An Impeachment of Trump Might Lead To a Disaster

Julian Knight, Opinion Editor

Through the political turmoil that seems to have filled the headlines for the last two years, one thing has remained constant among Donald Trump’s fiercest opponents: their calls for impeachment. In theory, such a method does seem politically sound—impeachment presents a way to unseat Trump from power and bring an end to the constant hirings and firings, early-morning Tweets, and divisiveness that his administration brought on. But as easy as it is to call for (and dream of) impeachment in the face of mounting investigations, the removal of a sitting president is far more complicated and could prove politically disastrous in the long run.

With Special Counsel Robert Mueller’s investigation seemingly coming to a close, and the return of a Democratic majority in the House of Representatives, impeachment seems to be a possibility much more realistic than a year ago. However, the reality is anything but; even if such a measure were to pass the House, the Republican-controlled senate would need to approve it with a supermajority of votes before Trump could be forced out. If impeachment failed (a more than likely outcome), this would quickly discredit the entire Democratic party, seemingly vindicate Trump, and provide him with the perfect talking points to help mobilize his base for the 2020 elections.

Whether deliberate or purely coincidental, Trump has spent the last two years actively working to discredit the Special Counsel and news media—steps that have, until this point, seemed more to be the desperate motions of an administration struggling to meet campaign promises and fight a tide of public opposition. Even as Paul Manafort, Roger Stone, and other close Trump advisers have been arrested by the Special Counsel, the President’s constant assertions of an “illegal witch hunt” and late-night cries of “fake news” have seemed relatively harmless. After all, those who believe him likely put little stock in the “failing New York Times” to begin with, so all in all, Trump’s claims have had little drastic effect. But if enough investigations aimed directly at Trump and his family begin to materialize, the effects could be far from harmless.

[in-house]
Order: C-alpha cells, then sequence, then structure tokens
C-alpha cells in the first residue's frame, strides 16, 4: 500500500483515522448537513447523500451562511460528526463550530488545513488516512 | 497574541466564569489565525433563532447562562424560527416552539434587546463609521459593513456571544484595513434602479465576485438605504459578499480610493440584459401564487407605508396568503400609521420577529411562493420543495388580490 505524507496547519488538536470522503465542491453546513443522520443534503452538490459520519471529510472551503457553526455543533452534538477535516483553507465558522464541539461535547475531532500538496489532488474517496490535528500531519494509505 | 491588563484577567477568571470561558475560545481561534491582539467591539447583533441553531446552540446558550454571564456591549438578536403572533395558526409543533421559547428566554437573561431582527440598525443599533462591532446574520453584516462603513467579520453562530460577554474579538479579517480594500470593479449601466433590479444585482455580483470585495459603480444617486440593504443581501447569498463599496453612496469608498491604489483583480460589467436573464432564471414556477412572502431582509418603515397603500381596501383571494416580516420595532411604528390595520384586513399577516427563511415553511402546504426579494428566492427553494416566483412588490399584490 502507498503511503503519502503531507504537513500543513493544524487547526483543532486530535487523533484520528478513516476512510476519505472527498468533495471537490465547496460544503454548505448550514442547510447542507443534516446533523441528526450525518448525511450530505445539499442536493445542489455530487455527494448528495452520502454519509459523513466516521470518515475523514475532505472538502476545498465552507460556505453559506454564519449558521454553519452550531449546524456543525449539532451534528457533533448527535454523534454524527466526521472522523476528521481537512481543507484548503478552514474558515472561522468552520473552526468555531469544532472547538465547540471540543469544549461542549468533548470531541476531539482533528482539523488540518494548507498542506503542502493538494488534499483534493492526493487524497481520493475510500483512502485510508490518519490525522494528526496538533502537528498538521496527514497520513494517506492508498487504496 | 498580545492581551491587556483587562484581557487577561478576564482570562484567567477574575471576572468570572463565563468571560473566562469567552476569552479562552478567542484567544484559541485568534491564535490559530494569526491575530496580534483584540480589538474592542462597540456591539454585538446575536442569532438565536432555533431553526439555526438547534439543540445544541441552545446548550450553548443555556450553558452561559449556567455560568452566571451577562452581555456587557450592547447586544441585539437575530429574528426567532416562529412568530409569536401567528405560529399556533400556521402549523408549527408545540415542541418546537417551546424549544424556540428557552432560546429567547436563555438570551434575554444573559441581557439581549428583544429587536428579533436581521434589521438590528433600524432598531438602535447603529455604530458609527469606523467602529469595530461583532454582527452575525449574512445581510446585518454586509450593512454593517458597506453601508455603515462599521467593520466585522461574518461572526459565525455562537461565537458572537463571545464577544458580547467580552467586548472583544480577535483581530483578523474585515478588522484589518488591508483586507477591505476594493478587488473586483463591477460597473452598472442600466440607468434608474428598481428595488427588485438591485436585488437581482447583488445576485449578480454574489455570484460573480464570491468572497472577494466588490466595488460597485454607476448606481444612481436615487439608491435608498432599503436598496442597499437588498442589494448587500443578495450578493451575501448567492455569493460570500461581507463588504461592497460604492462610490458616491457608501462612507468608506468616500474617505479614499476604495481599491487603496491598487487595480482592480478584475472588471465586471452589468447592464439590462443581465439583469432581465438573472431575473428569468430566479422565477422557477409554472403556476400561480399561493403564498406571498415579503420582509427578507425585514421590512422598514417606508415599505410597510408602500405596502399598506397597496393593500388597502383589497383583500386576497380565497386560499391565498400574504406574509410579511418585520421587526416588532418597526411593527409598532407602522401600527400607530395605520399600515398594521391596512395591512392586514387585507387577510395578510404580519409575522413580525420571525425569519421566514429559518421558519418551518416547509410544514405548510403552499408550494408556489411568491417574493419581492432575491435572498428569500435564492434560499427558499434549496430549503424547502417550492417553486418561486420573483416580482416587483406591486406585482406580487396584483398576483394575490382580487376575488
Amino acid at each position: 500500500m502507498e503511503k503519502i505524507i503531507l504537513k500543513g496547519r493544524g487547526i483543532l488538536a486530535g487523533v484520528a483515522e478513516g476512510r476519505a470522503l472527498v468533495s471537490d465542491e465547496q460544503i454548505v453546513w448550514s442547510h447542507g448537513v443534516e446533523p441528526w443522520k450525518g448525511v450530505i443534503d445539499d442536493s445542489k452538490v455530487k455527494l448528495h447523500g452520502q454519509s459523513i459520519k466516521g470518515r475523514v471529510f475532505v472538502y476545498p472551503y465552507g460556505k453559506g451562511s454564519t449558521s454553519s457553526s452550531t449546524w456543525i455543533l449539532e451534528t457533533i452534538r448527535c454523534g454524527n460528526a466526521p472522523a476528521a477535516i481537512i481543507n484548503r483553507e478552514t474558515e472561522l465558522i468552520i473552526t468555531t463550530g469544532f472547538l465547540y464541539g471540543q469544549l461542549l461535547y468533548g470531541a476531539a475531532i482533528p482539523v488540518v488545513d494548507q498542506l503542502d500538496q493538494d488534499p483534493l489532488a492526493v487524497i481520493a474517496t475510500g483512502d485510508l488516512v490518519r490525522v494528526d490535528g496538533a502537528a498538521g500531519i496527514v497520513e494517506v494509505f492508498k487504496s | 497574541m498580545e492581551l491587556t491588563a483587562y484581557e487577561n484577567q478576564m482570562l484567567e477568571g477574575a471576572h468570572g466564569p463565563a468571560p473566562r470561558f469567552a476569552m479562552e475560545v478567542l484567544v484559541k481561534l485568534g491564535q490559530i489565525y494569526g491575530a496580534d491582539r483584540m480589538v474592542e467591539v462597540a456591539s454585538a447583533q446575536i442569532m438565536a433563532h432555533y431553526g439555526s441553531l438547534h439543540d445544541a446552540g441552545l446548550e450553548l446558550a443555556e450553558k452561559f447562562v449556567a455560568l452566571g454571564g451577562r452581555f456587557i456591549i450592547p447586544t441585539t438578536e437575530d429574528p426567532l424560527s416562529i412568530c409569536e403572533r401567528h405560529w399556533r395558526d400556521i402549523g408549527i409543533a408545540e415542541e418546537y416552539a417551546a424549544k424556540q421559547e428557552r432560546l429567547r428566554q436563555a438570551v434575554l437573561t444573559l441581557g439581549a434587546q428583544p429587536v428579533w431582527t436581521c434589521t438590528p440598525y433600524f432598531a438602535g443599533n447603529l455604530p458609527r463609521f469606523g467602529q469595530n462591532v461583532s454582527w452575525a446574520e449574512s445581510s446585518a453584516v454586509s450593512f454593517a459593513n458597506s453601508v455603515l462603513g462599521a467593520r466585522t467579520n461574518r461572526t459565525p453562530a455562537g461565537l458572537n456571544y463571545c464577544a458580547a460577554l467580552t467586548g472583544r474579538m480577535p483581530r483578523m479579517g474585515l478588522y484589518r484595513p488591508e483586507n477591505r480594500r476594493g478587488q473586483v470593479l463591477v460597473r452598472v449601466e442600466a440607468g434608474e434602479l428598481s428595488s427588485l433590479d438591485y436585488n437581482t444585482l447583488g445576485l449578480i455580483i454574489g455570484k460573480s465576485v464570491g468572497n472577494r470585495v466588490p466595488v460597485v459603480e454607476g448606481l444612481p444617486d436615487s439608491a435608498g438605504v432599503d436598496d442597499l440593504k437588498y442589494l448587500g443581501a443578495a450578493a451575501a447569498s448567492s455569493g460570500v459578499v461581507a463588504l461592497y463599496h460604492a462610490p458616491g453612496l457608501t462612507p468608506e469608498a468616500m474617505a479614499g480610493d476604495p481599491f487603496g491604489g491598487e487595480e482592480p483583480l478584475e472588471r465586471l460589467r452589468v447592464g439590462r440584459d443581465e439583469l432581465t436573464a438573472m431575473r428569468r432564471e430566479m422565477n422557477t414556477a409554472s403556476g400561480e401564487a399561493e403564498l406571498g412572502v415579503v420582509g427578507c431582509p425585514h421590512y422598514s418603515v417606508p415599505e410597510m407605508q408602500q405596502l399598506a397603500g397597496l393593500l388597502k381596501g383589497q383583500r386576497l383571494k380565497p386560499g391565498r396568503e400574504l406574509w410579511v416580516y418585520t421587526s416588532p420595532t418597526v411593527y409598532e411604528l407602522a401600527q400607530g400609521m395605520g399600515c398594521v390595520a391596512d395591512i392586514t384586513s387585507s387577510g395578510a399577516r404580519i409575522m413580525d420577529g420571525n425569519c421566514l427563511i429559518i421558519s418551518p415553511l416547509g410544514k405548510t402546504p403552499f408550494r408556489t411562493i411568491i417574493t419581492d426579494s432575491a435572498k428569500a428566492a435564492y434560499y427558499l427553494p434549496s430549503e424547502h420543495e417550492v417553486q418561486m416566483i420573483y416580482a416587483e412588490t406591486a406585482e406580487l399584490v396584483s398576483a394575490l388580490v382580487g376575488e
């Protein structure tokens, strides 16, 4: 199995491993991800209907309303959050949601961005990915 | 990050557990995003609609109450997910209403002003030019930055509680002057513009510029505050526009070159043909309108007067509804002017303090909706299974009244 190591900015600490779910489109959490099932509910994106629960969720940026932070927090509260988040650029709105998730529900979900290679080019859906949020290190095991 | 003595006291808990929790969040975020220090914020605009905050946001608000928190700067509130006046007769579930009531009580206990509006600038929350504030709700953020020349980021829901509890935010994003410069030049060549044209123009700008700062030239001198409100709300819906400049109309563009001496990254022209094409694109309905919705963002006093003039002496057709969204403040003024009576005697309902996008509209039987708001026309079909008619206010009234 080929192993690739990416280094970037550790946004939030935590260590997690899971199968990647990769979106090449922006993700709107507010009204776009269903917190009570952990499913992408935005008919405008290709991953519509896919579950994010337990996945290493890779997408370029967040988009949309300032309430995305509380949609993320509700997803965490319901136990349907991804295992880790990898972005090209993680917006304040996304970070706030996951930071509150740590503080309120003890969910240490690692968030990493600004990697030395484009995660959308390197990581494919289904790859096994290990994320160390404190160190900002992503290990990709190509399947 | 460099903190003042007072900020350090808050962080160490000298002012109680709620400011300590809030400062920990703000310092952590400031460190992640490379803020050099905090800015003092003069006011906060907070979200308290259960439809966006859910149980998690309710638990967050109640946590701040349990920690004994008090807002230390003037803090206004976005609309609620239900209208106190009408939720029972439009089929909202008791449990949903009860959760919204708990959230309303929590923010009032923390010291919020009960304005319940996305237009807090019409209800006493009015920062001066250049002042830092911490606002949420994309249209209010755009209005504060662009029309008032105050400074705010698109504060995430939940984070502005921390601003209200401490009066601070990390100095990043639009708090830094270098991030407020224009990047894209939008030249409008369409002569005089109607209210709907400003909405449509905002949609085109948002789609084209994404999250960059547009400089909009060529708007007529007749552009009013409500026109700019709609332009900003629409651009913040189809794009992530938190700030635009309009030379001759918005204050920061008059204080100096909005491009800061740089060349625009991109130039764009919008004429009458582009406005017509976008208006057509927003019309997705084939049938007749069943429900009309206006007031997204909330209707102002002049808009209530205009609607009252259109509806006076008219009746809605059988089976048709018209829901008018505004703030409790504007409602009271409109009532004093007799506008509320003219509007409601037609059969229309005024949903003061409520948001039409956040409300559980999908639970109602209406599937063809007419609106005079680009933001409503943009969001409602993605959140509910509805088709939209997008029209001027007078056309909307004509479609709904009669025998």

It’s far safer to wait out the next two years to end chaos.

A voter base already suspicious of the media and the Washington establishment seeking to unseat Trump would be even more motivated to re-elect a President Pence and be sure to remove any legislators who had voted in favor of impeachment. Using the ideas of a country under threat that sustained his campaign, Trump’s application of those same principles to his administration has, in a way, ensured that many legislators will think twice before supporting Trump’s removal.

One of the most widely-recognized reasons to avoiding impeachment is the 25th amendment. If Trump were to be removed from office by Congress, his vice president, Mike Pence, would assume power. If this were to happen, President Pence’s all but certain pardoning of the recently-impeached Trump would be the least of America’s worries. Pence has been an open supporter of gay conversion therapy, promoted a return to “religious values,” and has refused to condemn racist and homophobic behavior on multiple occasions. Many agree that, as unlikeable and even dangerous as Trump may be, Pence would be far worse, as he would bring years of actual legislative experience and political skill to his presidency. For now, it’s better for America to suffer through Trump’s tedious Tweets than to endure far-right presidency in which the chief executive actually knows what they’re doing. If anything, it’s far safer to wait out the next two years, waiting for the 2020 elections to finally end the chaos.


This piece also appears in our February 2019 print edition.